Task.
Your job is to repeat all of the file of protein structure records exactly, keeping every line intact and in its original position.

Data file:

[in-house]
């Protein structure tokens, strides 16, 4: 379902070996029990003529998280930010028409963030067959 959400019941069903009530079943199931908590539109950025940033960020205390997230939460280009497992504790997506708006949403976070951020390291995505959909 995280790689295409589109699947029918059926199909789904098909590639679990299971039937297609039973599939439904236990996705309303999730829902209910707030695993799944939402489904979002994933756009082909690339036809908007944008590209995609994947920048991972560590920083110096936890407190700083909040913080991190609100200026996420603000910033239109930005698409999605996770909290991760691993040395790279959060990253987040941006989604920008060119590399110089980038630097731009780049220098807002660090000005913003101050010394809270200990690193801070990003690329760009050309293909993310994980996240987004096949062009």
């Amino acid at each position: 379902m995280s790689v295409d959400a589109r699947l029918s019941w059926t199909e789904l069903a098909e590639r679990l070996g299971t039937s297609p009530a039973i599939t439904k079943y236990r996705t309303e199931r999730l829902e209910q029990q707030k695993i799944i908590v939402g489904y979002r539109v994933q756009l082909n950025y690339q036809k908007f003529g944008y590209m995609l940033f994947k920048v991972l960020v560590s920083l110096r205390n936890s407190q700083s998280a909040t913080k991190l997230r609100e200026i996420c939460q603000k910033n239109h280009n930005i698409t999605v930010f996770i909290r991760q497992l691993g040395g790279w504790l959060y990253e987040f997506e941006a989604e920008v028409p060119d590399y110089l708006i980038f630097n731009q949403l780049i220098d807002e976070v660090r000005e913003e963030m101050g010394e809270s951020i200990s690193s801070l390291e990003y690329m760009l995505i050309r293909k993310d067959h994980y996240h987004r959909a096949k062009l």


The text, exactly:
[in-house]
């Protein structure tokens, strides 16, 4: 379902070996029990003529998280930010028409963030067959 959400019941069903009530079943199931908590539109950025940033960020205390997230939460280009497992504790997506708006949403976070951020390291995505959909 995280790689295409589109699947029918059926199909789904098909590639679990299971039937297609039973599939439904236990996705309303999730829902209910707030695993799944939402489904979002994933756009082909690339036809908007944008590209995609994947920048991972560590920083110096936890407190700083909040913080991190609100200026996420603000910033239109930005698409999605996770909290991760691993040395790279959060990253987040941006989604920008060119590399110089980038630097731009780049220098807002660090000005913003101050010394809270200990690193801070990003690329760009050309293909993310994980996240987004096949062009």
């Amino acid at each position: 379902m995280s790689v295409d959400a589109r699947l029918s019941w059926t199909e789904l069903a098909e590639r679990l070996g299971t039937s297609p009530a039973i599939t439904k079943y236990r996705t309303e199931r999730l829902e209910q029990q707030k695993i799944i908590v939402g489904y979002r539109v994933q756009l082909n950025y690339q036809k908007f003529g944008y590209m995609l940033f994947k920048v991972l960020v560590s920083l110096r205390n936890s407190q700083s998280a909040t913080k991190l997230r609100e200026i996420c939460q603000k910033n239109h280009n930005i698409t999605v930010f996770i909290r991760q497992l691993g040395g790279w504790l959060y990253e987040f997506e941006a989604e920008v028409p060119d590399y110089l708006i980038f630097n731009q949403l780049i220098d807002e976070v660090r000005e913003e963030m101050g010394e809270s951020i200990s690193s801070l390291e990003y690329m760009l995505i050309r293909k993310d067959h994980y996240h987004r959909a096949k062009l």